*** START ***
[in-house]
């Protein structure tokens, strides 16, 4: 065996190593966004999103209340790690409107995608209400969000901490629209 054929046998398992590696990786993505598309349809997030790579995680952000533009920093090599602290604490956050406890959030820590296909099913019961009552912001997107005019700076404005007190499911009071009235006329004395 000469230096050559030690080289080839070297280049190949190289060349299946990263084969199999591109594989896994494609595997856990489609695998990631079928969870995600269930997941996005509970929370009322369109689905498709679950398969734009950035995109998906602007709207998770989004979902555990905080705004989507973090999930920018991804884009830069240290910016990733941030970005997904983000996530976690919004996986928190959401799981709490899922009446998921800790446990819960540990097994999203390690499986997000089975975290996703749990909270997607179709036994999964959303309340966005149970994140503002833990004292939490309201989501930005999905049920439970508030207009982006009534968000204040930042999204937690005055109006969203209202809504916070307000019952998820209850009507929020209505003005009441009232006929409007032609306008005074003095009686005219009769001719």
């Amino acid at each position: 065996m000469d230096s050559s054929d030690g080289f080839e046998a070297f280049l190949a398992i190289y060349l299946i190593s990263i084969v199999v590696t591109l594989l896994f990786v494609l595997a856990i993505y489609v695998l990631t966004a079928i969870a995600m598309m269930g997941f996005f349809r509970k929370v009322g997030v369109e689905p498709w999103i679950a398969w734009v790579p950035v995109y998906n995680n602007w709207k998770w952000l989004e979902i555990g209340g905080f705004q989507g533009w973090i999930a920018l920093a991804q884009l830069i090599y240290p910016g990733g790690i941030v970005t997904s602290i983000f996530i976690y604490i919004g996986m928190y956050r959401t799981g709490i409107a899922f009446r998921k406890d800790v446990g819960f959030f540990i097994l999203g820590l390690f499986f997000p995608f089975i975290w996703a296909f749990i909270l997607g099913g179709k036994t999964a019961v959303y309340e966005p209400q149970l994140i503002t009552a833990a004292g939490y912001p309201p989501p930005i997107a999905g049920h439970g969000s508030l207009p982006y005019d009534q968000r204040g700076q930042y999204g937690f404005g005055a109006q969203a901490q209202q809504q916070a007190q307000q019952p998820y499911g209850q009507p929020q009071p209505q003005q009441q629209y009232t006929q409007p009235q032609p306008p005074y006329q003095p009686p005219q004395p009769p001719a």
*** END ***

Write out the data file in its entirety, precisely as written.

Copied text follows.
[in-house]
């Protein structure tokens, strides 16, 4: 065996190593966004999103209340790690409107995608209400969000901490629209 054929046998398992590696990786993505598309349809997030790579995680952000533009920093090599602290604490956050406890959030820590296909099913019961009552912001997107005019700076404005007190499911009071009235006329004395 000469230096050559030690080289080839070297280049190949190289060349299946990263084969199999591109594989896994494609595997856990489609695998990631079928969870995600269930997941996005509970929370009322369109689905498709679950398969734009950035995109998906602007709207998770989004979902555990905080705004989507973090999930920018991804884009830069240290910016990733941030970005997904983000996530976690919004996986928190959401799981709490899922009446998921800790446990819960540990097994999203390690499986997000089975975290996703749990909270997607179709036994999964959303309340966005149970994140503002833990004292939490309201989501930005999905049920439970508030207009982006009534968000204040930042999204937690005055109006969203209202809504916070307000019952998820209850009507929020209505003005009441009232006929409007032609306008005074003095009686005219009769001719």
């Amino acid at each position: 065996m000469d230096s050559s054929d030690g080289f080839e046998a070297f280049l190949a398992i190289y060349l299946i190593s990263i084969v199999v590696t591109l594989l896994f990786v494609l595997a856990i993505y489609v695998l990631t966004a079928i969870a995600m598309m269930g997941f996005f349809r509970k929370v009322g997030v369109e689905p498709w999103i679950a398969w734009v790579p950035v995109y998906n995680n602007w709207k998770w952000l989004e979902i555990g209340g905080f705004q989507g533009w973090i999930a920018l920093a991804q884009l830069i090599y240290p910016g990733g790690i941030v970005t997904s602290i983000f996530i976690y604490i919004g996986m928190y956050r959401t799981g709490i409107a899922f009446r998921k406890d800790v446990g819960f959030f540990i097994l999203g820590l390690f499986f997000p995608f089975i975290w996703a296909f749990i909270l997607g099913g179709k036994t999964a019961v959303y309340e966005p209400q149970l994140i503002t009552a833990a004292g939490y912001p309201p989501p930005i997107a999905g049920h439970g969000s508030l207009p982006y005019d009534q968000r204040g700076q930042y999204g937690f404005g005055a109006q969203a901490q209202q809504q916070a007190q307000q019952p998820y499911g209850q009507p929020q009071p209505q003005q009441q629209y009232t006929q409007p009235q032609p306008p005074y006329q003095p009686p005219q004395p009769p001719a």